The Martyr Museum in Denmark includes exhibits on recent terrorist attacks. There are large portraits of two brothers who carried out suicide bombing attacks in Brussels in March, Ibrahim and Khalid el-Bakraoui. There are also "reconstructed artifacts" like nails that were used for shrapnel in the attack. Ida Grarup/Martyr Museum hide caption

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Denmark's 'Martyr Museum' Places Socrates And Suicide Bombers Side-By-Side

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The picturesque town of Odense — the birthplace of Hans Christian Andersen — is one of the Danish cities battling ISIS and its recruitment efforts. Denmark has one of the worst radicalization problems in Europe. Joao Alves/Flickr hide caption

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To Stop Kids From Radicalizing, Moms In Denmark Call Other Moms

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A Danish policeman checks passengers' identity papers on a train arriving from Germany on Jan. 6. Officials say the small country is overwhelmed by the number of refugees seeking asylum. Sean Gallup/Getty Images hide caption

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Denmark's Mixed Message For Refugees

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Danish police conduct spot checks on incoming traffic from Germany at a highway border crossing near Padborg, Denmark, on Jan. 6. Officials say they've been overwhelmed by the 20,000 asylum seekers who came to Denmark last year. Sean Gallup/Getty Images hide caption

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Denmark Wants To Become 'A Little Bit Less Attractive' To Refugees

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Photographers take pictures of the lion carcass before it's publicly dissected at Odense Zoo in Denmark. It was the zoo's second public dissection of a lion in four months. Sidsel Overgaard for NPR hide caption

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Danes Say Zoo Dissections Fit With Country's 'Very Honest' Parenting

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Migrants, mostly from Syria and Iraq, set out on foot along a highway on the Danish-German border, heading north to Sweden on Wednesday. They arrived that morning on a train from Germany. CLAUS FISKER/AFP/Getty Images hide caption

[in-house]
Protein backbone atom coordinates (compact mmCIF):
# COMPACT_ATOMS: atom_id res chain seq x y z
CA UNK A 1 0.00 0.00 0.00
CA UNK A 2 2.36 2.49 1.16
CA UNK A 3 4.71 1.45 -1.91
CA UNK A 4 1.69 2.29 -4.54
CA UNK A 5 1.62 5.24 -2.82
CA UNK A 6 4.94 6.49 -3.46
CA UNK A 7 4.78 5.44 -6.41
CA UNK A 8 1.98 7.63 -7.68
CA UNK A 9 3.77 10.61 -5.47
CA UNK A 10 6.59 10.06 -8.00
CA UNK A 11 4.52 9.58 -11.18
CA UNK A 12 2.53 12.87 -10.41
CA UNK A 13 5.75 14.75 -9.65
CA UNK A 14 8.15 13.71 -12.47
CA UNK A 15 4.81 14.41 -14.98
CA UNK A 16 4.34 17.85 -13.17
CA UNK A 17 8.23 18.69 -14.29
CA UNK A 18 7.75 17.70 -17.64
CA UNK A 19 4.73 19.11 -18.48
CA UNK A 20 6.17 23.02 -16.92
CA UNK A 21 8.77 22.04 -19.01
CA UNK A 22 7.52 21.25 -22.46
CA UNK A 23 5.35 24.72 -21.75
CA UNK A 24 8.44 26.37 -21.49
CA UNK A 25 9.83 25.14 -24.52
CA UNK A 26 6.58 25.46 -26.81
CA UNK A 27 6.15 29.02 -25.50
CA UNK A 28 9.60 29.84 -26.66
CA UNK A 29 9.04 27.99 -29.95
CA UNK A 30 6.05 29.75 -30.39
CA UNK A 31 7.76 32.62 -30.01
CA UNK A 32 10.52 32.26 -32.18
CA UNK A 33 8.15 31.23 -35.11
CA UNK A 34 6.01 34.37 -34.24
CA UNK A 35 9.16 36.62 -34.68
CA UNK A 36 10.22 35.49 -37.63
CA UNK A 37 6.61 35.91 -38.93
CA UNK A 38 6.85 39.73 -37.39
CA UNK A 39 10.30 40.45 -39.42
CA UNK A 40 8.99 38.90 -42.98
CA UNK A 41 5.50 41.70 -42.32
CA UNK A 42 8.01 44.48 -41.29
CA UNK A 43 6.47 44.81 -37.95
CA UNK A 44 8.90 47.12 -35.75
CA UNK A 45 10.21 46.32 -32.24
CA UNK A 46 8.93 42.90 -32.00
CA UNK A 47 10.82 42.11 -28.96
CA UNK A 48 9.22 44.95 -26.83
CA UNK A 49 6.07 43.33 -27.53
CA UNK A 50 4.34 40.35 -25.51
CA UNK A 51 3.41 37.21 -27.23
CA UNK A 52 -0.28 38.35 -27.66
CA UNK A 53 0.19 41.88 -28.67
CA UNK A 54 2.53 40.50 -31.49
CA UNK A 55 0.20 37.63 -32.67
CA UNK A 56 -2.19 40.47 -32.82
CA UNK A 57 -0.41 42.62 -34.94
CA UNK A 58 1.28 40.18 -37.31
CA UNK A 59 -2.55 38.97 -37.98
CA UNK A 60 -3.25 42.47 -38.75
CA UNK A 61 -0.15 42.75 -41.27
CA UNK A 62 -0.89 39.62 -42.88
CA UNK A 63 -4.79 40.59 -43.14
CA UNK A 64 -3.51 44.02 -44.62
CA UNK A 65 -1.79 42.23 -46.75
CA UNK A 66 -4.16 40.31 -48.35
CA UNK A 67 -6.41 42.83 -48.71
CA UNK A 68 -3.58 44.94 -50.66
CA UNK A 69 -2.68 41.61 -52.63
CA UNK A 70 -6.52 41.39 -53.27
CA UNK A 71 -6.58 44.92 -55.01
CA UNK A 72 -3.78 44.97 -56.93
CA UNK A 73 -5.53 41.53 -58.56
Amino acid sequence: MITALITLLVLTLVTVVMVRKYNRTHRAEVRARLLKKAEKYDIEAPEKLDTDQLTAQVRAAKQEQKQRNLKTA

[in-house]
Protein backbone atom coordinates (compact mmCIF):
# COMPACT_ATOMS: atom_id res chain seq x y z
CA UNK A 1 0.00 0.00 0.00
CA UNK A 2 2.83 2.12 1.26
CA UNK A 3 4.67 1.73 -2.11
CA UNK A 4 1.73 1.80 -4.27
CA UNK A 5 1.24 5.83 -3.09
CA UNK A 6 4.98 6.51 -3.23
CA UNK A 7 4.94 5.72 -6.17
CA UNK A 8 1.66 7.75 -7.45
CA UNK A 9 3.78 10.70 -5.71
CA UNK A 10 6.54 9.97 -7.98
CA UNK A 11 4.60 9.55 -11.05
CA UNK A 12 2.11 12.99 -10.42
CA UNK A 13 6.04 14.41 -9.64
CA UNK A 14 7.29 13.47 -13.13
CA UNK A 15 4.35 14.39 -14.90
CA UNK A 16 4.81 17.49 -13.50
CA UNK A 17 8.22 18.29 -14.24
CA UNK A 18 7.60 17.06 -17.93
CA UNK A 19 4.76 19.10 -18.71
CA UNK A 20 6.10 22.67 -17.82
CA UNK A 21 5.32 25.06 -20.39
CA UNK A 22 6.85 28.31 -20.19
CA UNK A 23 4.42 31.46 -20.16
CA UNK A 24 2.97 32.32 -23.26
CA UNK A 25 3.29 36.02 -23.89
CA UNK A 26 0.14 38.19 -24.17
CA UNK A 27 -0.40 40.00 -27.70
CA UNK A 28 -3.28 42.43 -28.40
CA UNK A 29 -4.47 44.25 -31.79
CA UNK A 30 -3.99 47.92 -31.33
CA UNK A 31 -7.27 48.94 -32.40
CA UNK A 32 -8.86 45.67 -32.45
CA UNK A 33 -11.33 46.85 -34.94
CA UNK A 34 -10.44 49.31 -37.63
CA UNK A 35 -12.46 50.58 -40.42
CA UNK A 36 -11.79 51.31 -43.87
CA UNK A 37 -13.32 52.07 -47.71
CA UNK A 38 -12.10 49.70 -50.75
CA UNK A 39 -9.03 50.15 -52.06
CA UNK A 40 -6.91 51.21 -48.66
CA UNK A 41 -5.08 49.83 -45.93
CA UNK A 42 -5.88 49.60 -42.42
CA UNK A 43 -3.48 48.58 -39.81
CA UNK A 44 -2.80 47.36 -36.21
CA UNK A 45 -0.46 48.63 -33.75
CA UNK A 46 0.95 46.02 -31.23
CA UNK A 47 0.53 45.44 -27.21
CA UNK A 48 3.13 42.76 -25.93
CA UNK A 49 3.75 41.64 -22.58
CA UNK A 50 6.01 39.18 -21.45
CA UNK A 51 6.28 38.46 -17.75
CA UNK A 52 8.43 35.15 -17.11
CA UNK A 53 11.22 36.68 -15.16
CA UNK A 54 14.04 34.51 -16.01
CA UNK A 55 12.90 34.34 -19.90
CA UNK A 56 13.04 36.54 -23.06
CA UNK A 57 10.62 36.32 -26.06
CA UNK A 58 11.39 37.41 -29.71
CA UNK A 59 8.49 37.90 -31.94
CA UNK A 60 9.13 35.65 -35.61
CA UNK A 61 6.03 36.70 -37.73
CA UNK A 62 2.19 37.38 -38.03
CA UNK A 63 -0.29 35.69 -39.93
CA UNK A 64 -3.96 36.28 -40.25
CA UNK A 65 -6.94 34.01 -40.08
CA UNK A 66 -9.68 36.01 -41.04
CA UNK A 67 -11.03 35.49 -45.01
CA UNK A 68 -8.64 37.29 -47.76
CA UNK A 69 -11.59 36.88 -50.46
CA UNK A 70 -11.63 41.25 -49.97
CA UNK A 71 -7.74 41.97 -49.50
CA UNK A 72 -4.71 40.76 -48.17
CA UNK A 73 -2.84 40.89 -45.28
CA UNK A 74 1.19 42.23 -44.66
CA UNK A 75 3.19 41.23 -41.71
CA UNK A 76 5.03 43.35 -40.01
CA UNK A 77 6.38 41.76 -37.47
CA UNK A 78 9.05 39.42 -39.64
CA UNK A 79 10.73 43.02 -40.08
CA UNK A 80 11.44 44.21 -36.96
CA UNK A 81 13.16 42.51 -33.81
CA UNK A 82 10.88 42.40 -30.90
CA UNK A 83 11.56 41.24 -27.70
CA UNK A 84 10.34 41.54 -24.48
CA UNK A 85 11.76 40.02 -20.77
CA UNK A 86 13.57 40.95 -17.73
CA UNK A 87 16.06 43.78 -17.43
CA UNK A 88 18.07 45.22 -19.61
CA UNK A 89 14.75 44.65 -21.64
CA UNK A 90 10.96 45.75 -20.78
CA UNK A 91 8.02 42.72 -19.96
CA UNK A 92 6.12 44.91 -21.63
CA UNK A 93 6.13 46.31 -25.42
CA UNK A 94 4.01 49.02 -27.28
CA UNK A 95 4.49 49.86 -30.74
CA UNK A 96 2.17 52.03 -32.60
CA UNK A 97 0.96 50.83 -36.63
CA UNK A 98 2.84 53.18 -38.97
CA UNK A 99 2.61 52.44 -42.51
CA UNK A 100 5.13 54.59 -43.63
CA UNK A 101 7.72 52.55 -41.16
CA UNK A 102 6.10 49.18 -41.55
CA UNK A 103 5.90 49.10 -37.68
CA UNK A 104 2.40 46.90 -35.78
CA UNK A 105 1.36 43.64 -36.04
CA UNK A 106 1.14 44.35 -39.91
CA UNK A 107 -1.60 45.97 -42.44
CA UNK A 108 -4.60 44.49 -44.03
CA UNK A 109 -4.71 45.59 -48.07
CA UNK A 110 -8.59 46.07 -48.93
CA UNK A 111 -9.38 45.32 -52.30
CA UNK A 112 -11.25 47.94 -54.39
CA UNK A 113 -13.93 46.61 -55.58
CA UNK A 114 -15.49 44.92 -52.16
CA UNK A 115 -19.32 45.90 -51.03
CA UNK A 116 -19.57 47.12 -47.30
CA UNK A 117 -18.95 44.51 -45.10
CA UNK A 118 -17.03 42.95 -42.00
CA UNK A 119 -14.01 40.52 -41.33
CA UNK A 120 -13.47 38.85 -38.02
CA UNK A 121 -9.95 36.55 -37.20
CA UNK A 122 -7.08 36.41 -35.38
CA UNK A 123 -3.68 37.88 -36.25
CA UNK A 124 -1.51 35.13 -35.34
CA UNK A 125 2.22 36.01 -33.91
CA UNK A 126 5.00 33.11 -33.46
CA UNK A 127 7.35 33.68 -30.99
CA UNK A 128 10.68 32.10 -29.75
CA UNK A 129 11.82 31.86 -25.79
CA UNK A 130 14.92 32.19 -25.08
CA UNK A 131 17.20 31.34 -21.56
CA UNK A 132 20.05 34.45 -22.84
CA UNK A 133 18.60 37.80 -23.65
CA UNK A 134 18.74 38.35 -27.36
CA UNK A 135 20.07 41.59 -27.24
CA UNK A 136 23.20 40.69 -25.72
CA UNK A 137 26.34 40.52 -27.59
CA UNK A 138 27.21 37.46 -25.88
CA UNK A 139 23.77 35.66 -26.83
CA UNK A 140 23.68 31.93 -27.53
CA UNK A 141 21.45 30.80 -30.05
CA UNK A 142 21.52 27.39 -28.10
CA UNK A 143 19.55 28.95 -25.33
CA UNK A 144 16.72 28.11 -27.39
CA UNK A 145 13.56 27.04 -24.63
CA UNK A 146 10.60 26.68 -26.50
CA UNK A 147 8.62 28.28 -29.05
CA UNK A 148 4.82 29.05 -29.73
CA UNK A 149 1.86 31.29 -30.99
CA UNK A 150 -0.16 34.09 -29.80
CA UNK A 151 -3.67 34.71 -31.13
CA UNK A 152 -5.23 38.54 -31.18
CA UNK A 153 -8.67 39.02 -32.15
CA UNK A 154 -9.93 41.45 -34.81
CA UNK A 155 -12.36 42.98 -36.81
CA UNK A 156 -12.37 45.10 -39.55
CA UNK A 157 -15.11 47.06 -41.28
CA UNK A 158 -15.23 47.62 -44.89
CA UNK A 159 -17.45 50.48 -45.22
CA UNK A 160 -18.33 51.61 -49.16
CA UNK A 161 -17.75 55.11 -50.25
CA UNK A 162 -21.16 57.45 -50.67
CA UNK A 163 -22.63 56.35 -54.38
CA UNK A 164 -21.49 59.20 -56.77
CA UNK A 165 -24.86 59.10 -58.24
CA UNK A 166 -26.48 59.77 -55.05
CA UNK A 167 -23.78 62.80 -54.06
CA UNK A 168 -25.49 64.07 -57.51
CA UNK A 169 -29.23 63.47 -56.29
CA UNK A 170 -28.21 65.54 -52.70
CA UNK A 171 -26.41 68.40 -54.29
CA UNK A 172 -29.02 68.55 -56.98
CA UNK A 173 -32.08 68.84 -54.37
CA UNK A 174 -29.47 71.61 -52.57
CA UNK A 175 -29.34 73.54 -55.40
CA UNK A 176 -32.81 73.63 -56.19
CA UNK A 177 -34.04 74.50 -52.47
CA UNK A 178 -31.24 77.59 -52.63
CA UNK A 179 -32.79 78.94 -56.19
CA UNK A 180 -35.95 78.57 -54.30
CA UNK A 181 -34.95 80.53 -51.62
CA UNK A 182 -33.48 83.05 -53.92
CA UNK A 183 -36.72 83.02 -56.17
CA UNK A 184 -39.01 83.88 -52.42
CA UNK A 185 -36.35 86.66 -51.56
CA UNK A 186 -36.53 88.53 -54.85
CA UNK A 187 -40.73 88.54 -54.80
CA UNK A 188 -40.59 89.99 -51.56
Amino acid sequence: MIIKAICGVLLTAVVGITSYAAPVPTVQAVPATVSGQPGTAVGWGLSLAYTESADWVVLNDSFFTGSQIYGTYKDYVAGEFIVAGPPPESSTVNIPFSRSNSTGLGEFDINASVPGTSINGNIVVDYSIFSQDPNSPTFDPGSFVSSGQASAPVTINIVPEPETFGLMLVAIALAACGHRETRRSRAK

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Migrants Enter Denmark, Determined To Reach Sweden

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Copenhagen, Denmark - October 11, 2014: fruits and vegetables stalls at market in Copenhagen. Customers are choosing goods for themselves. These stalls is located between market halls where one can find over 60 stands with everything from fresh fish and meat, as well as small places to get a quick bite. It is located near Nørreport metro station. iStockphoto hide caption

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Near the Danish city of Ikast, some 1,500 spectators gathered on April 19 to celebrate what has become something of a national holiday at organic dairy farms around Denmark. Courtesy of Organic Denmark hide caption

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Damaged glass is seen at the site of a shooting in Copenhagen on Saturday. Shots were fired near a meeting in the Danish capital that was attended by controversial Swedish artist Lars Vilks. Scanpix Denmark/Reuters/Landov hide caption

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Ritually slaughtered lamb is delivered at a halal butcher shop in The Hague, Netherlands, in 2011. Denmark, Sweden and Norway are among the countries requiring animals to be stunned before slaughter. Dutch lawmakers took up the issue in 2012. Peter Dejong/AP hide caption

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Banning Traditional Animal Slaughter, Denmark Stokes Religous Ire

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The lions at the Copenhagen Zoo eat the remains of a healthy young giraffe named Marius in February. It's unclear whether the lion pictured was one of those euthanized. Kasper Palsnov/AFP/Getty Images hide caption

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